Essentially, you won’t find these companies on a stock exchange so this is the only way investors can acquire ownership stakes with the goal of generating returns.

While growth equity firms typically play it safer by investing in established companies with growth potential, private equity firms don’t discriminate in this way. They are more willing to take the risk and partner with distressed companies that are facing financial challenges.

In order to secure a return, private equity firms generally take a more hands-on approach to their companies as they provide capital, strategic guidance, resources, and expertise covering a variety of business areas. 

Private equity and growth equity firms have similar goals: to improve a company’s operations, build value, and increase profitability. 

Primary differences between growth equity and private equity

By understanding the difference between growth equity and private equity, investors and founders are able to determine specific investment strategies and company goals, allowing them to make educated decisions and streamline partnerships to maximize company growth and success. 

The four major players involved in growth equity and private equity investment strategies are the type of target company, equity stake, growth focus, and projected timeline. 

As previously mentioned, growth equity investments generally target growth potential companies who have an established business model and generate steady revenue (capital efficient) while private equity investments take the risk of partnering with companies who fall under a wider umbrella.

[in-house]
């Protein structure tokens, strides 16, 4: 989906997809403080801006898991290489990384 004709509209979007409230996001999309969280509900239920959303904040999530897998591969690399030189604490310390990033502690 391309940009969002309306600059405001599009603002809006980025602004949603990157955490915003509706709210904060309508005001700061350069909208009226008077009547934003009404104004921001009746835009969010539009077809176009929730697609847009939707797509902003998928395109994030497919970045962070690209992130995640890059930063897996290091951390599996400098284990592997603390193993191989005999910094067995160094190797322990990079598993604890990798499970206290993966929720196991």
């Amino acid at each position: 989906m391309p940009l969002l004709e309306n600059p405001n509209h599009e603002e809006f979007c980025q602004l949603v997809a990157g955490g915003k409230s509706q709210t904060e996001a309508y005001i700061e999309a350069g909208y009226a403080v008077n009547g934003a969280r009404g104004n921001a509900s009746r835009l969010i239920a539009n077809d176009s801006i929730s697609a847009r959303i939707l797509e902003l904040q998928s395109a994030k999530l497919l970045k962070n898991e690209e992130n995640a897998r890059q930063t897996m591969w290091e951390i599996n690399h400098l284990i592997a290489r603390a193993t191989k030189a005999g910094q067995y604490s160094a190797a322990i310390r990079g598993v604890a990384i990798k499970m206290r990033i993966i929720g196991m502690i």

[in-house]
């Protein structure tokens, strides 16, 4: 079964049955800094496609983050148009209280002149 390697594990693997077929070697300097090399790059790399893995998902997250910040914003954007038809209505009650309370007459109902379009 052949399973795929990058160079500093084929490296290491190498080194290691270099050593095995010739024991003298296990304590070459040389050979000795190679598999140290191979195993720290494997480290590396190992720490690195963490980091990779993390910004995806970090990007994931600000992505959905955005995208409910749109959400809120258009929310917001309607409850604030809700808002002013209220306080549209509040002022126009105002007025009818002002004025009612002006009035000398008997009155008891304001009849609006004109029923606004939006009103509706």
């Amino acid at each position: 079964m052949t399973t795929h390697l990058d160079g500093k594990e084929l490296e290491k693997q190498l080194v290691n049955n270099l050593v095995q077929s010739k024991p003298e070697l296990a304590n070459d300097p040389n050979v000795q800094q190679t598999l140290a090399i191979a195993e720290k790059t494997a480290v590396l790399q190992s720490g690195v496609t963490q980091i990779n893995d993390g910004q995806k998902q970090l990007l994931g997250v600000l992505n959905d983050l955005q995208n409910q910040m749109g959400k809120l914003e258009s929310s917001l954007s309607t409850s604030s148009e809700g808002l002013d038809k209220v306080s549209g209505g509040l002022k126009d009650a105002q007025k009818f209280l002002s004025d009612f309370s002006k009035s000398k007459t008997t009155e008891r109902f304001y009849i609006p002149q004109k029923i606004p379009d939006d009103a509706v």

While growth equity investors provide capital and take minority ownership in a company, private equity takes a more active role as they control a more substantial portion of the business in return for capital and additional services. 

Over a longer period of time, private equity investors also focus more fully on the company’s operations and overall performance while growth equity strategy heavily aims to drive growth and increase profitability.    

Growth equity vs. buyouts

Though they both fall into the private equity landscape, growth equity and buyouts differ significantly when it comes to risk profiles, ideal target companies, and investment focus and approaches based on strategies relating to objectives and expertise. 

For one, buyouts are when another entity takes ownership equity, or essential control, of another company using investment tactics like owning a majority of the shares, or by acquiring a majority of the stock. It’s almost always with the goal of taking ownership of a company and driving organizational change.

In growth equity, the investors tend to allow the founders and leadership to retain their decision-making power.

Two types of buyouts

Buyouts are synonymous with acquisitions, but we tend to see two types: a leveraged buyout (LBO) and a management buyout (MBO). 

A leveraged buyout entails the acquisition of a company through a blend of debt and equity, whereby the cash flow generated by the target firm serves as collateral for the loan, ensuring its repayment. Simply put: an entity takes on debt to fund the acquisition and the assets of the acquired company serve as collateral for the debt. 

Technically, a management buyout is a leveraged buyout, however the incumbent management team of a given enterprise undertakes the acquisition, assuming ownership from its prevailing owners. Simply put: the leadership team are employees turned entrepreneurs.